Photo Caption (above): Sun Ya Seafood Restaurant and lounge in the Chinatown/ID. Photo credit: Amelia Greim.
If you’ve purchased spirits in the past month or so, you’ve probably felt a hit from unexpected prices and taxes. Those extra fees come from the move to privatize liquor sales in our state for the first time in 78 years. But the added cost to consumers is nothing compared to what small business owners are now facing.
“It’s terrible,” says Andy Chan, owner of Sun Ya Seafood Restaurant and bar in Seattle’s International District. “I’m paying 30 percent more—at least—when buying alcohol.”
Small business owners once got a break when buying spirits from the state. Now they must pay the same 30 percent tax rate as the average consumer. In addition, prices are set higher from the distributor, forcing business owners to cope with a much higher bar bill.
When voters chose in favor of Initiative 1183 last November it seemed to be a win for everyone involved. Prices were expected to go down for the consumer and the state was expected to actually increase its revenue. The Office of Financial Management estimated that I-1183 would increase the amount made from liquor sales by more than $200 million over the next six years. The tax structure outlined in I-1183 gave the state a generous cut of alcohol sales.
Before June 1, the state set the price on spirits with a uniform 52 percent markup. One change promised with the passage of I-1183 is that retailers would set prices lower and offer promotional discounts to lure in customers. But right now, customers feel they are being “double-taxed” when buying their favorite bottle or drink of alcohol. That’s because the drink is taxed once, 10 percent at distribution, and another 20.5 percent when alcohol is sold from a retailer. Most retailers set prices the same as the state’s before the change. Since consumers are now paying an additional tax on that price, alcoholic beverages end up costing a lot more.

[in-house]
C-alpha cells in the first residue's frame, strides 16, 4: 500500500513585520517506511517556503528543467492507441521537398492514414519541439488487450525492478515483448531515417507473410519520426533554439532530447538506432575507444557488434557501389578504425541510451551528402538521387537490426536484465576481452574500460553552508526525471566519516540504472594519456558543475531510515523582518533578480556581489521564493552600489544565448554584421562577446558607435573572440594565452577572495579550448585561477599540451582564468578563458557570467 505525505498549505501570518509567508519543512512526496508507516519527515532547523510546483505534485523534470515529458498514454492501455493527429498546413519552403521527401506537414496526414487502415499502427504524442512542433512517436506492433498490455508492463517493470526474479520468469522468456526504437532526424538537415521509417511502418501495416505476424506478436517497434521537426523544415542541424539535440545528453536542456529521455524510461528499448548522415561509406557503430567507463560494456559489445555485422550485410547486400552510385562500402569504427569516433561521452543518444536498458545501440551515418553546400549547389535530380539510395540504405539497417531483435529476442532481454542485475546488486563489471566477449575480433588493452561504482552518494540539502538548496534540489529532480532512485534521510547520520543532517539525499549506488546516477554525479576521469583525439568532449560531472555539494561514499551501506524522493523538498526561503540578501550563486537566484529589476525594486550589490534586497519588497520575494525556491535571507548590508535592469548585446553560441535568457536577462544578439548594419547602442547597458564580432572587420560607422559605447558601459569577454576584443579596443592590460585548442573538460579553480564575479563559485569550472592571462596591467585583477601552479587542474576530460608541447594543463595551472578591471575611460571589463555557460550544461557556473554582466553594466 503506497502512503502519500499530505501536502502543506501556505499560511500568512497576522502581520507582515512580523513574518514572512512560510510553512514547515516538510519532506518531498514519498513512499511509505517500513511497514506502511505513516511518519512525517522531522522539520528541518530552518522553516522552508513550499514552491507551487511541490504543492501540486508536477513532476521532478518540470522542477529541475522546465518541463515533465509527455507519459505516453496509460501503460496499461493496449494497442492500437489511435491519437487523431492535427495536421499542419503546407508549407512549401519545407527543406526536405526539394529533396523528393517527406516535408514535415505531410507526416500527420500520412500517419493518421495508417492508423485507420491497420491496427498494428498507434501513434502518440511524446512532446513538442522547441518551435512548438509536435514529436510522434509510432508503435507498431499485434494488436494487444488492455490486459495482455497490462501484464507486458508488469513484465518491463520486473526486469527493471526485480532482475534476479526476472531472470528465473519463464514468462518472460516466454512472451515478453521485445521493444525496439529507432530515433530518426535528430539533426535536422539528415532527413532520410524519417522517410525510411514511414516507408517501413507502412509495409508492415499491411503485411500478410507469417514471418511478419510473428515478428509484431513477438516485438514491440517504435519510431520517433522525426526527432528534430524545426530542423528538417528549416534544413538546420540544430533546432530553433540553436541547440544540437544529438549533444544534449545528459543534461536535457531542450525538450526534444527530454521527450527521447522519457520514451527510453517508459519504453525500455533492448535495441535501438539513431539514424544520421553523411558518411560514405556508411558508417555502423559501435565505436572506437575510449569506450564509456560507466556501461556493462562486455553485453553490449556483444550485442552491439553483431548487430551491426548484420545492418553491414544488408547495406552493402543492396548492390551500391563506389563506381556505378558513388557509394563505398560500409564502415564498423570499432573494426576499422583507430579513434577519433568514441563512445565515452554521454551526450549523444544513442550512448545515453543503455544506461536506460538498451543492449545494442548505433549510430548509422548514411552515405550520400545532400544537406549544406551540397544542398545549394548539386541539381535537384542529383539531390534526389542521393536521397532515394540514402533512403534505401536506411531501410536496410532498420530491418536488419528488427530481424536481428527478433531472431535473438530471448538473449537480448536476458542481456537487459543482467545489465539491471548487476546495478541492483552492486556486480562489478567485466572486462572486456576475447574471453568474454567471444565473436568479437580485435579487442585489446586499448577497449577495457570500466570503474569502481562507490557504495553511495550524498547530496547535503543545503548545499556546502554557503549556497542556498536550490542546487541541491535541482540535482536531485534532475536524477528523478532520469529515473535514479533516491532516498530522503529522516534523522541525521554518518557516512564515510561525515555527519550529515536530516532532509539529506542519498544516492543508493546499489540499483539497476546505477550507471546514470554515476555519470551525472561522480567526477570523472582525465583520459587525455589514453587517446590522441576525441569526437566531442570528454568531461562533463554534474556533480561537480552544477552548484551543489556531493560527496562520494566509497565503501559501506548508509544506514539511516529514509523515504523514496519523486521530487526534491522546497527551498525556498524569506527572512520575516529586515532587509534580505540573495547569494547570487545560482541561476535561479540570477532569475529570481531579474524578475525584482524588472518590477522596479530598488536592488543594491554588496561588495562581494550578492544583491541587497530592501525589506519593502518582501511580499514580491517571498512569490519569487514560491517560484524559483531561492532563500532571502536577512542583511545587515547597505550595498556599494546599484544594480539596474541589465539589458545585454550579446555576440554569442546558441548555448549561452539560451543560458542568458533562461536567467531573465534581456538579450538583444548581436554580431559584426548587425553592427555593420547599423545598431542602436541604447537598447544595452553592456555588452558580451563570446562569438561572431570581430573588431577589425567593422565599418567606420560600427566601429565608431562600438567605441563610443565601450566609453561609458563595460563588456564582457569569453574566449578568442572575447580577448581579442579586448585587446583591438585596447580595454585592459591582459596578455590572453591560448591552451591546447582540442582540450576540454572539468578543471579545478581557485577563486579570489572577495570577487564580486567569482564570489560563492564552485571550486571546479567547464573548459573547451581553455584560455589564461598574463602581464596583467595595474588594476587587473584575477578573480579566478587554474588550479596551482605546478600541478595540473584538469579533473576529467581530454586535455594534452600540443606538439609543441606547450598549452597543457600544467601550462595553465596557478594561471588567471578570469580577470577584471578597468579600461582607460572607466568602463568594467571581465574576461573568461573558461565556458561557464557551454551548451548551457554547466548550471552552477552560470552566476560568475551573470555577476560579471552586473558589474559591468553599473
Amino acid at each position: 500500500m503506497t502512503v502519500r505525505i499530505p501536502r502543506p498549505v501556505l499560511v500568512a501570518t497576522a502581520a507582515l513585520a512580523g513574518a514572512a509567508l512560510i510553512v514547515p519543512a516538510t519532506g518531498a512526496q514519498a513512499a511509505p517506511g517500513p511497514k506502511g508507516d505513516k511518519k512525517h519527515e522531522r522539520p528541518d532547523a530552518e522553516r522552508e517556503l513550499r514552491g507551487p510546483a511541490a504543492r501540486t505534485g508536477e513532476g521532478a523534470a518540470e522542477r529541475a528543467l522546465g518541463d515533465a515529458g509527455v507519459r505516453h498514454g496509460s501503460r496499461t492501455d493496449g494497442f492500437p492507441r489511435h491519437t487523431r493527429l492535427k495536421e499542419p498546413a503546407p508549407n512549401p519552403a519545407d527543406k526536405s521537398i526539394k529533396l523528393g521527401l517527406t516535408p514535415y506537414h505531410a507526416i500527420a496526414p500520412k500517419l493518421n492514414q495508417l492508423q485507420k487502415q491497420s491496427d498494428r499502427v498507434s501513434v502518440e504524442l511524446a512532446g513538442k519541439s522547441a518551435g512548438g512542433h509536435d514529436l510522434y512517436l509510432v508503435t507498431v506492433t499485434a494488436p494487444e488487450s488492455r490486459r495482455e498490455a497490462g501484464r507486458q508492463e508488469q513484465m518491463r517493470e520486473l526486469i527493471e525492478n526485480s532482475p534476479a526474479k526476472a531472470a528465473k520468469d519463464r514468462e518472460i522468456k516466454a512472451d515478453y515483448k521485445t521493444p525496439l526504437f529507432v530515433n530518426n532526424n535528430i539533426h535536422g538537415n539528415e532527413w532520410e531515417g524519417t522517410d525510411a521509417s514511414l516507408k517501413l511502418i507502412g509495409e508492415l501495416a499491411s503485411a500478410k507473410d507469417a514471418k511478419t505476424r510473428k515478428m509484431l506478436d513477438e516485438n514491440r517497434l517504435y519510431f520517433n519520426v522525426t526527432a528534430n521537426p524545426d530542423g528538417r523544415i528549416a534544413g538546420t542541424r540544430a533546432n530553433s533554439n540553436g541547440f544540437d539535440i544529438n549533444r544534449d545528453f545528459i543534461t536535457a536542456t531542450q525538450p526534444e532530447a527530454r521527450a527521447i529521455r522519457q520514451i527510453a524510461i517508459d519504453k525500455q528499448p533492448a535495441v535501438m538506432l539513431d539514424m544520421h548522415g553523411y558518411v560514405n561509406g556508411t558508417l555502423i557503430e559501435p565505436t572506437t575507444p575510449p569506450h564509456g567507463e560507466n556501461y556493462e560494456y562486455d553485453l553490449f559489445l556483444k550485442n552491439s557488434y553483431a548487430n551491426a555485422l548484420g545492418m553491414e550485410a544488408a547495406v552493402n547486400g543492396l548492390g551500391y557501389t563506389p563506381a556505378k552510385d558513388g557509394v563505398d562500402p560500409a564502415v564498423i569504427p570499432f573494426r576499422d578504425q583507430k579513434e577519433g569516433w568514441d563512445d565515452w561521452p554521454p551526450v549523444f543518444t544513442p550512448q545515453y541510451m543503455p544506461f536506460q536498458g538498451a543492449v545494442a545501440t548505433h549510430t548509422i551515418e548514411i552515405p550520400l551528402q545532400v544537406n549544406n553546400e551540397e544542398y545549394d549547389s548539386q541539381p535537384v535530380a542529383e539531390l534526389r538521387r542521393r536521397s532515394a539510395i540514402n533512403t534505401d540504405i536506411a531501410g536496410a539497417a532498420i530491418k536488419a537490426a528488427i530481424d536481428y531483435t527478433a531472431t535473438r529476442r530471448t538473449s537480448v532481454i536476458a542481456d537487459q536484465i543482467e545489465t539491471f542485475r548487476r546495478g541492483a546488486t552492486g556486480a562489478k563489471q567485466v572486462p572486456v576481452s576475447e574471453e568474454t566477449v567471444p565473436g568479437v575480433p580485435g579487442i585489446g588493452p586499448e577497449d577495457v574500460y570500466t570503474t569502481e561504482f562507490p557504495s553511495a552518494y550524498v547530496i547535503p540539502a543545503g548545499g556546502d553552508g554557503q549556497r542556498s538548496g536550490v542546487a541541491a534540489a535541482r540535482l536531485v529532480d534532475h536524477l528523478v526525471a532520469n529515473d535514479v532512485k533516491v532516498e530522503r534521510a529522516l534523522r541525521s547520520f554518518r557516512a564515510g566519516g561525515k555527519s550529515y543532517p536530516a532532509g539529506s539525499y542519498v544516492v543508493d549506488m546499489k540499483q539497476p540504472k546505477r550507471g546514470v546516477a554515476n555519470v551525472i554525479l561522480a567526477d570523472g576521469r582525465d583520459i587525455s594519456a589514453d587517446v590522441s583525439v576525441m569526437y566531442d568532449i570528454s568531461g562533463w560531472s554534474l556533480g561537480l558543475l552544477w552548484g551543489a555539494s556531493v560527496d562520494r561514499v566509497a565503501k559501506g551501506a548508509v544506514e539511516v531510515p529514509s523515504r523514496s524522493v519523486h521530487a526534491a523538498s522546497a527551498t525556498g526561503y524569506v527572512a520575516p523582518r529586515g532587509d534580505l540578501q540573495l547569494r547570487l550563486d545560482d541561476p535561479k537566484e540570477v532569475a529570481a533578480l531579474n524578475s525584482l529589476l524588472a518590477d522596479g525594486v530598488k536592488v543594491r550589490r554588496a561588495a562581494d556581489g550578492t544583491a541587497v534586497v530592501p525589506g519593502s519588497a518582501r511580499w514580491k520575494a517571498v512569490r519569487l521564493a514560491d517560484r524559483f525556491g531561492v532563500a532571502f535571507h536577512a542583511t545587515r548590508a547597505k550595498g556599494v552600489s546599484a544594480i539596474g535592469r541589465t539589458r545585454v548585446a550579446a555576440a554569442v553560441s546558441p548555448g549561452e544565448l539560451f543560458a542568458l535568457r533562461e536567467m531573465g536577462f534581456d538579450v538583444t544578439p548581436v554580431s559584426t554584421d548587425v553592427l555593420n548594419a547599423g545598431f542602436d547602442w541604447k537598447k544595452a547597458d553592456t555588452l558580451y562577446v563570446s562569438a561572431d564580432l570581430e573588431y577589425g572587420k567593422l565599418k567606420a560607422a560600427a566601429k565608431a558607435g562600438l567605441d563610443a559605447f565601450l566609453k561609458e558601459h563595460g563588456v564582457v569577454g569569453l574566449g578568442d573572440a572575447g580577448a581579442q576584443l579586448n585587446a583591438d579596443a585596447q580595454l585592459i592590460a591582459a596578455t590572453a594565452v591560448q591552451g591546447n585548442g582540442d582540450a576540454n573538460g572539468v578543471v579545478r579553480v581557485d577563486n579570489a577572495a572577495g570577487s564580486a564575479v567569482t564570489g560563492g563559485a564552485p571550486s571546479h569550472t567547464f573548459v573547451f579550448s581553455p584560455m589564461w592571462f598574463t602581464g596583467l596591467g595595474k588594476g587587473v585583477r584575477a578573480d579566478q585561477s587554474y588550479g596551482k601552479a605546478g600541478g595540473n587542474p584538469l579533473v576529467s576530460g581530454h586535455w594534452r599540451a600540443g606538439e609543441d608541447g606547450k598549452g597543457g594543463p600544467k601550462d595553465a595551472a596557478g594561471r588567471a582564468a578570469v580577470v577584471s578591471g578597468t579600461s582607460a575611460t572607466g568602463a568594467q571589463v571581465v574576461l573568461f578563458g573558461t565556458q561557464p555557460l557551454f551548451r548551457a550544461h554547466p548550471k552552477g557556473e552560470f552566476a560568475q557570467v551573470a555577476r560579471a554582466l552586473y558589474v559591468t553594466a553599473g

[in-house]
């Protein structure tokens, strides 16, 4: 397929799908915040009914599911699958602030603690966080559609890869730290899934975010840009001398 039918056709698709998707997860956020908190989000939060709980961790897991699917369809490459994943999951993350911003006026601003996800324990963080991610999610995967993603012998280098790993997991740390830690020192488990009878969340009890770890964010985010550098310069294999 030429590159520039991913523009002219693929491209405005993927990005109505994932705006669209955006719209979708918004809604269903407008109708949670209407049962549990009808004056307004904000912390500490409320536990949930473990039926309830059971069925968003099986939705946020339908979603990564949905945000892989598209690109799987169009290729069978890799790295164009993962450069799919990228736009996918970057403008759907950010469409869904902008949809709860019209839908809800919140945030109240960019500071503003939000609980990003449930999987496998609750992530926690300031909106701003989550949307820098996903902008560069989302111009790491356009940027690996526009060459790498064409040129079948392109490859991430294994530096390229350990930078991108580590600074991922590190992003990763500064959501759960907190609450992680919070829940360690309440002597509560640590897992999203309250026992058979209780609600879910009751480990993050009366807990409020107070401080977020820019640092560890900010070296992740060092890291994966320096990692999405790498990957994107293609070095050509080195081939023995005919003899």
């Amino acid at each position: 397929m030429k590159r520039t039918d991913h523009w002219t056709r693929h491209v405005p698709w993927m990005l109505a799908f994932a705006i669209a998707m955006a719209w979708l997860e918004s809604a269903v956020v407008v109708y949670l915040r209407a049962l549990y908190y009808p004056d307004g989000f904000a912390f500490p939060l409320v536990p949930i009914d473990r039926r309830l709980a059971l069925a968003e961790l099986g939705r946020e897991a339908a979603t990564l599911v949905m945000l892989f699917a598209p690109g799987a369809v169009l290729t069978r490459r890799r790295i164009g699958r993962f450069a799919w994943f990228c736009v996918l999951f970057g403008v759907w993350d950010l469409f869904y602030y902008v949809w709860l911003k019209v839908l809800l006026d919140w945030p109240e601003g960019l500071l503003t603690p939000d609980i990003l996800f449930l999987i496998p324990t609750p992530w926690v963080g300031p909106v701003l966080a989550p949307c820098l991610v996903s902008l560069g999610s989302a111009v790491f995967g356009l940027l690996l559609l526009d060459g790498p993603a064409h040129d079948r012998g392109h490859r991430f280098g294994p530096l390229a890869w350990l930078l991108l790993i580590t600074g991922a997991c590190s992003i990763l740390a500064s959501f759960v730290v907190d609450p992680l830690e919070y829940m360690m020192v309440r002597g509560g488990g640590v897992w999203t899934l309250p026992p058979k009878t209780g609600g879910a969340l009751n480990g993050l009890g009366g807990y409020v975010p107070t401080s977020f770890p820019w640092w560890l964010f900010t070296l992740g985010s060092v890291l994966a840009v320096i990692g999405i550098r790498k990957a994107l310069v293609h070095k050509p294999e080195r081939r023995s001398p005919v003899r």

To cope with the higher costs, Chan says he has had to raise drink prices at his bar twice since June 1. He says that in addition to being costly, the change to privatized liquor sales has been inconvenient and time-consuming. He spends time shopping around at several different distributors to keep the same stuff in stock.
The bar manager at Sun Ya, a woman who goes simply by Junko, says she thinks Costco lured voters in by promising low prices and convenience when buying alcohol. But she thinks those promises fall short when it comes to the small business. Junko may be right in blaming Costco for changes in liquor sales. The wholesale giant spent a record-breaking $22 million towards the initiative to deregulate liquor sales in our state.
Tam Nguyen, owner of Long Provincial Restaurant in downtown Seattle and the Tamarind Tree in the International District, agrees the wholesale giant may be to blame for financial strain caused by the new laws. He says, “The voters got fooled by Costco.” Fortunately for Nguyen, he anticipated alcohol costs would go up after the passage of I-1183. He spent several months prior to June 1 stocking up. Since he has enough alcohol to serve his restaurants for some time, he has yet to raise prices at his bar.
Local bars may be scrambling to cover the rising costs of booze, but for now it seems that they won’t have to worry too much about keeping their long-time patrons. Sun Ya’s customers seem to be standing by their favorite bar. Steve Kawaguchi visits Sun Ya about once a week or so, and says that even though the bar has had to raise prices to cover costs, he hasn’t really noticed. “I just sign the bill and take off,” he says.
Before June 1, the state may have held a monopoly on liquor sales, but at least it kept things simple. Every store carried the same stock. Prices were reliable. It was hard to complain about the only option available. Given some time, the theory is that more distributors will find their way into the market and prices are expected to drop. A recent Seattle Times article reported that big-box liquor stores like BevMo and Liquor Depot are shopping around the Seattle area for locations. With more competition on the way, smaller businesses should find economic relief.